The Islamic State thus offers a chance to those who feel alone — those who may lack opportunities or who may simply disagree with the politics or mores of the society around them — not to be lone actors. Indeed, as Shane Kavanaugh and Gilad Shiloach have reported for Vocativ, there is a pro-Islamic State Telegram channel dedicated to “lone wolves” on which the group has disseminated a “handbook” for lone-wolf terrorists. Of course, by communicating with fellow supporters through Telegram and sharing a handbook of bomb-making tips, the Islamic State builds a virtual community of hundreds or thousands of sympathizers and recruits. This type of broad community formation goes beyond the virtual enabling of specific plots by the Islamic State leadership that Rukmini Callimachi expertly documented in her February 2017 New York Times story, “Not ‘Lone Wolves’ After All: How ISIS Guides World’s Terror Plots From Afar.” Our point here is complementary to Callimachi’s: While some purported lone wolves actually received specific direction via encrypted messaging, even terrorists who receive no such specific direction are no longer really alone — nor do they consider themselves to be.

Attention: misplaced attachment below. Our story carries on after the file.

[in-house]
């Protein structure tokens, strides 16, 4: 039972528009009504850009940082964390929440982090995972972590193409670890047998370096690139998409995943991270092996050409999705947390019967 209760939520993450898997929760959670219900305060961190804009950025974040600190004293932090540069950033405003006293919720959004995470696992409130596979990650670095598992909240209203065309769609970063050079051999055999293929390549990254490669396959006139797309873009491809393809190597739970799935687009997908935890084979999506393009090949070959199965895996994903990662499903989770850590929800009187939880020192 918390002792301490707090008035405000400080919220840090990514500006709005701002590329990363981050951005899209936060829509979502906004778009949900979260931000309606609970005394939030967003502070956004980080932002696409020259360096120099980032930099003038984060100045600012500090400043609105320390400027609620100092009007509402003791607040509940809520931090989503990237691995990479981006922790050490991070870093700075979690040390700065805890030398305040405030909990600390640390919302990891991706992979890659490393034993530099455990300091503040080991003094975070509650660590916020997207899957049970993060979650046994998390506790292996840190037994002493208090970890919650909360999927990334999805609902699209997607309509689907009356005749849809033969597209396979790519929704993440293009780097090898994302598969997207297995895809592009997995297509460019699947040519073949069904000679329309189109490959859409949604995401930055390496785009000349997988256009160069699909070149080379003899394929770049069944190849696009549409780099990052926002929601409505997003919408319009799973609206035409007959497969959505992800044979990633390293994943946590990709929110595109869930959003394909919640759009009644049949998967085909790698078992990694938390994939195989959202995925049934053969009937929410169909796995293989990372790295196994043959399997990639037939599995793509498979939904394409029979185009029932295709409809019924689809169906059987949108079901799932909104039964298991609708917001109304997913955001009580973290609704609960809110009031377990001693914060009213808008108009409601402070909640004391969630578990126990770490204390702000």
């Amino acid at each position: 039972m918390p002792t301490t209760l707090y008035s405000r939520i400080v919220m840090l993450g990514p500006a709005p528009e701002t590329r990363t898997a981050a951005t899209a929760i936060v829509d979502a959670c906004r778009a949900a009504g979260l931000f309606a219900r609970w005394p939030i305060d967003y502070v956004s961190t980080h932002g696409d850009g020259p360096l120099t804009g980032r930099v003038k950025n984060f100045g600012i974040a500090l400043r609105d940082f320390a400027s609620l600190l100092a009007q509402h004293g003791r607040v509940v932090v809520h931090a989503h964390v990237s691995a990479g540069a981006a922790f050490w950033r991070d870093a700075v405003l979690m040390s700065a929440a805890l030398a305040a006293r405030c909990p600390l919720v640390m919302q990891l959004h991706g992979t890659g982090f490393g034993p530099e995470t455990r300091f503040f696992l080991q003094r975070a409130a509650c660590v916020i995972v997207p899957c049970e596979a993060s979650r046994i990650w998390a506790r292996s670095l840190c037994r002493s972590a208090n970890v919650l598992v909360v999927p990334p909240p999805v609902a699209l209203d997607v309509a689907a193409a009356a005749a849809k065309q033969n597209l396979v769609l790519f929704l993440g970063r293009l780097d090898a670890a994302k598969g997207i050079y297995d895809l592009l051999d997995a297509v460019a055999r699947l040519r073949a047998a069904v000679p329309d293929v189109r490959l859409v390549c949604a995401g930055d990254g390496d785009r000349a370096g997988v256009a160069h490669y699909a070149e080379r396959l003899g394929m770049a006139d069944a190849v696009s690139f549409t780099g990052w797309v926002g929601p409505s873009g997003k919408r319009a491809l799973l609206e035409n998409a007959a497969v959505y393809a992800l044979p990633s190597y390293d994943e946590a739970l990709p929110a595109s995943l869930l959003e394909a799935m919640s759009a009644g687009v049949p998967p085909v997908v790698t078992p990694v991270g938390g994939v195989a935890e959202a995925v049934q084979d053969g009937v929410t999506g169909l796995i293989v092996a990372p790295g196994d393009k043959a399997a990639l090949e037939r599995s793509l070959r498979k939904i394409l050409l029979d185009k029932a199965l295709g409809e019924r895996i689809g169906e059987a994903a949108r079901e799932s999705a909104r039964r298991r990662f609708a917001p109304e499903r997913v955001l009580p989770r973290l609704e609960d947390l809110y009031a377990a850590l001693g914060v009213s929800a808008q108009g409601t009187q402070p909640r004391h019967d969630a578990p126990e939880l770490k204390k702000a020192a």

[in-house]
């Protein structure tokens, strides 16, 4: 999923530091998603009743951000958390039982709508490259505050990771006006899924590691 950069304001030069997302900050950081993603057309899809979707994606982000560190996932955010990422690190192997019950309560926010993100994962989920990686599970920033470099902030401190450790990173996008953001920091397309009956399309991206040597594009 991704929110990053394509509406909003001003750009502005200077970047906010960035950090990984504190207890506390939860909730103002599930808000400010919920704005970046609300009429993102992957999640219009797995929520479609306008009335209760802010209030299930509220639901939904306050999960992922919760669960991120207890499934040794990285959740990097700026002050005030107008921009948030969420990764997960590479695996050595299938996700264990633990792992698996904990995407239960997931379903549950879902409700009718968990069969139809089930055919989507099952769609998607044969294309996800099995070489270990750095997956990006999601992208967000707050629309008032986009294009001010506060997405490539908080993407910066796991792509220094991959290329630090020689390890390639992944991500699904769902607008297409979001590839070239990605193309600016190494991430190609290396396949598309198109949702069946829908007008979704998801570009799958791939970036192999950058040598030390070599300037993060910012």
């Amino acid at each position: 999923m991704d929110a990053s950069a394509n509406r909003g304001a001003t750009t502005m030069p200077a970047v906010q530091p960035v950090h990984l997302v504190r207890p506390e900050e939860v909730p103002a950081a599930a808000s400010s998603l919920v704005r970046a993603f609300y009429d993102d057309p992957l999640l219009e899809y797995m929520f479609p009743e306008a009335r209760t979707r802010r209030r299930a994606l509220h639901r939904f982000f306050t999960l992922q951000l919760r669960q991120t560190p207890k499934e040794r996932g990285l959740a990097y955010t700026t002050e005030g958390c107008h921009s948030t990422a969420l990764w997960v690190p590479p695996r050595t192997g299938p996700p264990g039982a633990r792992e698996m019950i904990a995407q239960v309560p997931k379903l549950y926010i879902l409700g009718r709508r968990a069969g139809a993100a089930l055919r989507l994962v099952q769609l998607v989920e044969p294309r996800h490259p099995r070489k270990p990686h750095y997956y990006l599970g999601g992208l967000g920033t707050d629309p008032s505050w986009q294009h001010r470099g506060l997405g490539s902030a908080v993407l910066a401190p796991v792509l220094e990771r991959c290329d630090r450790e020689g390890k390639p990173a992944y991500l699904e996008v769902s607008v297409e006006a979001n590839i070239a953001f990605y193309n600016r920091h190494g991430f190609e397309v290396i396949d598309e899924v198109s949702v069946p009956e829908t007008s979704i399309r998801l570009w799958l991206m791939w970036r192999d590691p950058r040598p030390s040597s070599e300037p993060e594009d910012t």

Of course, the Islamic State needs more from its recruits than just a feeling of oneness; it needs those recruits to act in certain specific ways that advance its strategic agenda. And that is where the Islamic State may give the lie to another traditional characterization of terrorist attacks. Experts have long distinguished between attacks “directed” by a group (or, more recently, attacks “enabled” by a group via encrypted communications) and those merely “inspired” by it — that is, attacks for which a terrorist group’s central leadership provided particular tactical direction and those broadly consistent with a group’s strategic direction but not specifically conceived or planned by the group’s leadership.
But the Islamic State has defied just how much direction is needed for operatives to advance a terrorist group’s objectives. It offers, in publications such as Rumiyah and the now discontinued Dabiq magazine, ideas for targets (for example, one issue of Dabiq called for attacking the Macy’s Thanksgiving Day parade), weapons (firearms and homemade explosives are among the easiest to obtain or assemble), and timing. But the Islamic State has, at the same time, explicitly encouraged its recruits to be opportunistic: to attack where they are, when they can, with what they have.